infant-jesus-templeThe “seed” is Messiah, Christ. He is the blessing, and this promise and blessing was established before the covenant was ratified and God required circumcision of Abraham and his offspring through Isaac, and through Jacob, and through all of Jacob’s offspring, and so on across the ethnic linkage that ultimately becomes the Jewish people.

In his letter to the churches in Galatia, Paul is strongly discouraging the Gentile disciples from being circumcised because, by that point in history, circumcision was the “shorthand” expression for ritual conversion to Judaism. If the Gentiles, through the blessings of Abraham’s seed (singular) and faith in Messiah, were already justified before God, and received the one Spirit, just as the Jews received that same Spirit, then for the purposes of justification, nothing else is required of the Gentile disciples.

Therefore I, the prisoner of the Lord, implore you to walk in a manner worthy of the calling with which you have been called, with all humility and gentleness, with patience, showing tolerance for one another in love, being diligent to preserve the unity of the Spirit in the bond of peace. There is one body and one Spirit, just as also you were called in one hope of your calling; one Lord, one faith, one baptism, one God and Father of all who is over all and through all and in all.

Ephesians 4:1-6 (NASB)

One body, one Spirit, one justification, one salvation, a unity of Spirit still doesn’t have to mean a uniformity of identity.

There’s a saying that goes, “everyone’s unique but no one is special,” but I don’t know if I can buy into that. I’m all for equal access to job opportunities and equal pay for equal work, but God did some really unique things. He chose the ethnic Jewish people, that is, those who were physically descended from Abraham, and Isaac, and Jacob, and Jacob’s sons, and the children of Jacob’s sons, who were all of the people led by Moses to Mount Horeb in the Sinai to receive the covenant and ultimately all of the promises, including the Land of Israel.

We can discuss the “mixed multitude” who eventually assimilated into the tribes after several generations and disappeared from the face of history, a process that cannot be anachronistically applied to modern times or even the time of James, Peter, and Paul. We can discuss ritual conversion to Judaism which existed in the time of James, Peter, and Paul and which exists today. I agree that you can’t “convert” to a tribal affiliation (which is why the ancient “gerim” in Torah were not converts). Judaism has long allowed for a few, select outsiders to join them, not because of ancestry, but by choice. But then, one choses to go “all the way,” so to speak, not retaining Gentile identity while living as a Jew. If we accept that God granted the Jewish community the authority to establish legally binding customs since antiquity, then we can accept Jewish converts.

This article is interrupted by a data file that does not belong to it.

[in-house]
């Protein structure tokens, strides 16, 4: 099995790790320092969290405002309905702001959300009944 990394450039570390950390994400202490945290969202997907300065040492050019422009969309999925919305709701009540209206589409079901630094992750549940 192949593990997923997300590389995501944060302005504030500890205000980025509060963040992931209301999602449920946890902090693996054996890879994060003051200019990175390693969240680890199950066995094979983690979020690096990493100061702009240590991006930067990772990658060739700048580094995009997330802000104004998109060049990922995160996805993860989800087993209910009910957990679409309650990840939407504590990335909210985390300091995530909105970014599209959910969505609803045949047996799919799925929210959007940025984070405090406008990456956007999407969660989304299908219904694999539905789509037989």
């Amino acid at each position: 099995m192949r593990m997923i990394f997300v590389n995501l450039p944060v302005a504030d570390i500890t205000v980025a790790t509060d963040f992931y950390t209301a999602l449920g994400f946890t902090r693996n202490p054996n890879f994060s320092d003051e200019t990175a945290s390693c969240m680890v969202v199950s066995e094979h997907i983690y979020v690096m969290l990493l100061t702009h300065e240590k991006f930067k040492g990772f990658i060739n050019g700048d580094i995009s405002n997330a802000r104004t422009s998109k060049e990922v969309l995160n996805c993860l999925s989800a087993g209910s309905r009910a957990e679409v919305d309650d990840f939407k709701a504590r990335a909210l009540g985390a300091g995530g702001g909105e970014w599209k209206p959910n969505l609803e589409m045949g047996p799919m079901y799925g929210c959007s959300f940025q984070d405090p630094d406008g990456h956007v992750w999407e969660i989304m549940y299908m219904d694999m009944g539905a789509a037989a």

But according to Paul and ultimately the Jerusalem Council (Acts 15), circumcision (conversion) is not required of the Gentile disciples of Messiah. We are one in Spirit and “co-inhabit” the body of Messiah. The body of Messiah is like the human body, which has different organs and structures, all of which are required for a healthy living person, and just like the body of Messiah, actually requires different parts.

abraham1All of this was set into motion thousands of years ago with Abraham and it is a blessing that the whole world isn’t required to convert to Judaism in order to be reconciled to God. No stream of Judaism I’m aware of requires conversion and circumcision in order to be right with God. The Bible and God have always presupposed a world made up of Jews and Gentiles who are reconciled before our Creator. Messianic Judaism is the living example of a Judaism that recognizes the spiritual equality of Jews and Gentiles in Messiah without compelling circumcision and full Torah observance upon the Gentiles in the body (not that we can’t take on board more of the mitzvot voluntarily).

I know this won’t satisfy the Hebrew Roots Gentiles who believe in uniformity in the Messianic body, nor the traditional Christians who also require uniformity. But those alternatives either rob the uniqueness God gave to the Jewish people through circumcision, the Torah, and Israel by having Gentiles say “it belongs to us too,” or strips that uniqueness away, defying God’s will by Christians telling Jewish people they must cease their ethnic and religious uniqueness and performance of the mitzvot if they wish to worship Moshiach, requiring that Jewish believers live like the Gentiles in the Church.

Why has this mitzvah survived in strength while so many other mitzvot have fallen to the wayside by otherwise minimally observant Jews? Perhaps the answer is found in the 2,000 year old words of Rabbi Shimon ben Gamliel, “Every mitzvah that they (the Jewish people) accepted upon themselves with joy … they still perform with joy.” (Talmud, Shabbos 130a). Deep in our collective psyche we know that the Jewish people is eternal, that we have a mission to be a “Light Unto the Nations” and to perfect the world, that the Almighty loves us and watches over us — and that it is our great joy and privilege to be a part of that Covenant!

-Rabbi Packouz